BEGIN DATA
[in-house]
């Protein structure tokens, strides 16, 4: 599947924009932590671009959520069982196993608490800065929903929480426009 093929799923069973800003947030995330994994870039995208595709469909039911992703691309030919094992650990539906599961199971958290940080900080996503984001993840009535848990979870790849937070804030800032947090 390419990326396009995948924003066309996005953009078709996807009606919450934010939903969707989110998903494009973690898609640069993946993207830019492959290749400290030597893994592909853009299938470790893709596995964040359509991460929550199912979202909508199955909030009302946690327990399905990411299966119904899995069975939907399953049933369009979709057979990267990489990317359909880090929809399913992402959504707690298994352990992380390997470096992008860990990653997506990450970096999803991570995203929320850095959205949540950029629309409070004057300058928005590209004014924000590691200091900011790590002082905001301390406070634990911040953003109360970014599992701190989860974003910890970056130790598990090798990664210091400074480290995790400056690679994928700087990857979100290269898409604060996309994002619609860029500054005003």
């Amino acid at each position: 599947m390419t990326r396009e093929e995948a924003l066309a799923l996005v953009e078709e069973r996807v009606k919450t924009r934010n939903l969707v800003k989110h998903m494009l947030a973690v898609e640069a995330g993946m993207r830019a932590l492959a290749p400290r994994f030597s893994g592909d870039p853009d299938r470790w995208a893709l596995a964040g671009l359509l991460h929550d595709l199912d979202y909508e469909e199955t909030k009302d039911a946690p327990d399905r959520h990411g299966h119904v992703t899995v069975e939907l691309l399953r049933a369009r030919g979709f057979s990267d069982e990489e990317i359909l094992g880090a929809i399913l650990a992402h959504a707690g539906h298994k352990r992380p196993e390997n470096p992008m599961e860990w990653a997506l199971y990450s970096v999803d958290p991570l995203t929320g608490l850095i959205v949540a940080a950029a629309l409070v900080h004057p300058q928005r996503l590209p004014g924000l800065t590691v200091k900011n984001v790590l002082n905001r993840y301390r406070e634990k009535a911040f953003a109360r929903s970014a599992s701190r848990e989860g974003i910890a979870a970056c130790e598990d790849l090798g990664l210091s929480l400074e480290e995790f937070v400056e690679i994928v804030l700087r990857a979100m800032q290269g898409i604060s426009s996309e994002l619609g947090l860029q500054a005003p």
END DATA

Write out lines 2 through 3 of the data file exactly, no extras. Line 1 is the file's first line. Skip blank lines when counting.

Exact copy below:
């Protein structure tokens, strides 16, 4: 599947924009932590671009959520069982196993608490800065929903929480426009 093929799923069973800003947030995330994994870039995208595709469909039911992703691309030919094992650990539906599961199971958290940080900080996503984001993840009535848990979870790849937070804030800032947090 390419990326396009995948924003066309996005953009078709996807009606919450934010939903969707989110998903494009973690898609640069993946993207830019492959290749400290030597893994592909853009299938470790893709596995964040359509991460929550199912979202909508199955909030009302946690327990399905990411299966119904899995069975939907399953049933369009979709057979990267990489990317359909880090929809399913992402959504707690298994352990992380390997470096992008860990990653997506990450970096999803991570995203929320850095959205949540950029629309409070004057300058928005590209004014924000590691200091900011790590002082905001301390406070634990911040953003109360970014599992701190989860974003910890970056130790598990090798990664210091400074480290995790400056690679994928700087990857979100290269898409604060996309994002619609860029500054005003």
């Amino acid at each position: 599947m390419t990326r396009e093929e995948a924003l066309a799923l996005v953009e078709e069973r996807v009606k919450t924009r934010n939903l969707v800003k989110h998903m494009l947030a973690v898609e640069a995330g993946m993207r830019a932590l492959a290749p400290r994994f030597s893994g592909d870039p853009d299938r470790w995208a893709l596995a964040g671009l359509l991460h929550d595709l199912d979202y909508e469909e199955t909030k009302d039911a946690p327990d399905r959520h990411g299966h119904v992703t899995v069975e939907l691309l399953r049933a369009r030919g979709f057979s990267d069982e990489e990317i359909l094992g880090a929809i399913l650990a992402h959504a707690g539906h298994k352990r992380p196993e390997n470096p992008m599961e860990w990653a997506l199971y990450s970096v999803d958290p991570l995203t929320g608490l850095i959205v949540a940080a950029a629309l409070v900080h004057p300058q928005r996503l590209p004014g924000l800065t590691v200091k900011n984001v790590l002082n905001r993840y301390r406070e634990k009535a911040f953003a109360r929903s970014a599992s701190r848990e989860g974003i910890a979870a970056c130790e598990d790849l090798g990664l210091s929480l400074e480290e995790f937070v400056e690679i994928v804030l700087r990857a979100m800032q290269g898409i604060s426009s996309e994002l619609g947090l860029q500054a005003p």